+/* { dg-options "-O3 -mcpu=power2 -fno-schedule-insns -w -mhard-float" } */
+/* This used to ICE as the peephole was not checking to see
+   if the register is a floating point one (I think this cannot
+   happen in real life except in this example).  */
+register double t1 __asm__("r14");
+register double t2 __asm__("r15");
+register double t3 __asm__("r16"), t4 __asm__("r17");
+void t(double *a, double *b)
+        t1 = a[-1];
+        t2 = a[0];
+        t3 = a[1];
+        t4 = a[2];
+        b[-1] = t1;
+        b[0] = t2;
+        b[1] = t3;
+        b[2] = t4;
+ <p /></dd>
+ <dt><b><code>{ xfail <i>triplets</i> }</code>
+ </b></dt>
+ <dd>Marks the test as an expected failure in the testsuite. An expected
+ failure is a bug which cannot be fixed at the moment for several reasons,
+ but for which we still need a testcase. Expected failures are not reported
+ in the testsuite summary.
+ <p>Only release managers and experienced developers should mark tests
+ with the XFAIL modifier. In fact, XFAIL-ing a testcase hides it in the
+ summary, so it does not immediatly catch the attention of people. If your
+ patch breaks an existing test, it usually means that there is a bug in
+ your patch. If you believe it is not so, you should:</p>
+ <ul>
+  <li>Check if the testcase that is now failing is invalid. For instance,
+  a new patch to the frontend could have caught a bug in an ill-formed
+  testcase that was erroneously submitted. In this case, fix the
+  testcase (or, in the worst case, even remove it).</li>
+  <li>Check if the testcase is failing due to an existing bug exposed
+  by your patch. In this case, you can either try to fix it in your
+  patch (assuming it is related) or cope with it at a later time. In
+  either case, explain your reasoning in your mail to the
+  <a href="";>gcc-patches</a> mailing
+  list.</li>
+ </ul>
+ <p>Each testcase which is XFAIL-ed must have a corresponding PR open in the
+ <a href="";>bug database</a>, and the PR number
+ must be referenced in a comment in the testcase itself. This makes sure
+ that the failure is not forgotten.</p>
+ <p>Do <b>not</b> use XFAIL to disable tests which cannot be executed on
+ specific targets: this is not what XFAIL is meant for. Use the
+ <code>target</code> modifier for this, as explained above.</p>
+ <p>The following example shows an example with a legit use of XFAIL: a
+ bogus error message diagnosed by the compiler which cannot be currently
+ fixed:</p>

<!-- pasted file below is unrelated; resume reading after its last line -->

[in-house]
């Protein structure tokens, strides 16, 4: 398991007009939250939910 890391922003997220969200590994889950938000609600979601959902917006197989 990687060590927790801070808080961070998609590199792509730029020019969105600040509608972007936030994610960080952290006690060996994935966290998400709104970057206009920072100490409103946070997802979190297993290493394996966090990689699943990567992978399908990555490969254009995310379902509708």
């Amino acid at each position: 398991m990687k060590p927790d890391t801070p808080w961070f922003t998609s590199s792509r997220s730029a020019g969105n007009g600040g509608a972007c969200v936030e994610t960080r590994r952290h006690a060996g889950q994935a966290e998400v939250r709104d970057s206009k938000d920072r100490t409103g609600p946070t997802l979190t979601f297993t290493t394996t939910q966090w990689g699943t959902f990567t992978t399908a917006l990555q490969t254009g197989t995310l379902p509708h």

+<pre><code>/* { dg-do compile } */
+/* { dg-options "-Wtraditional" } */
+struct bar
+  int i;
+  long j;
+union foo
+  struct bar b;
+  int i;
+  long l;
+struct baz
+  int a;
+  double b;
+  union foo c;
+static struct baz f1 = { 1, 2, {{1,1}} }; /* { dg-warning "traditional C
rejects" "initialization of unions" } */
+static struct baz f2 = { 1, 2, {{0,0}} }; /* { dg-bogus "traditional C
rejects" "initialization of unions" { xfail *-*-* } } */
+ <p>This testcase checks if a specific warning is emitted when
+ <code>-Wtraditional</code> is used. This is the case of the
+ initialization of <code>f1</code>, which correctly emits a warning
+ that <code>dg-warning</code> checks for. Instead, the initialization
+ of <code>f2</code> is not supposed to trigger a warning, but it does
+ at the moment: it was agreed that GCC could live with this spurious
+ warning for the time being, so a <code>dg-bogus</code> test was added
+ (<code>dg-bogus</code> checks that a specific warning/error is <b>not</b>
+ emitted) and marked with <code>xfail</code> (since right now the
+ warning is incorrectly emitted). When the bug is fixed and the spurious
+ warning is not emitted anymore, the <code>xfail</code> modifier
+ will be removed from the testcase.</p>
+ <p /></dd>
+ </dl>
+<p /></dd>
+<h2><a name="backends">Submitting New Backends</a></h2>
+<p>Historically, GCC has been very open to submissions of new backends. While
+this is obviously a good thing, it causes many maintainance headhaches since
+it is very easy for a backend to not be carefully maintained, and become
+code very quickly. In the past few releases, we have been deprecating and
+removing many backends which were totally broken (and had been like that for
+<p>A backend which is not tested daily or at least weekly, and regulary
+maintained, is bound to break sooner or later (and given the usual speed of
+development, it is probably a matter of a few months). This gives a false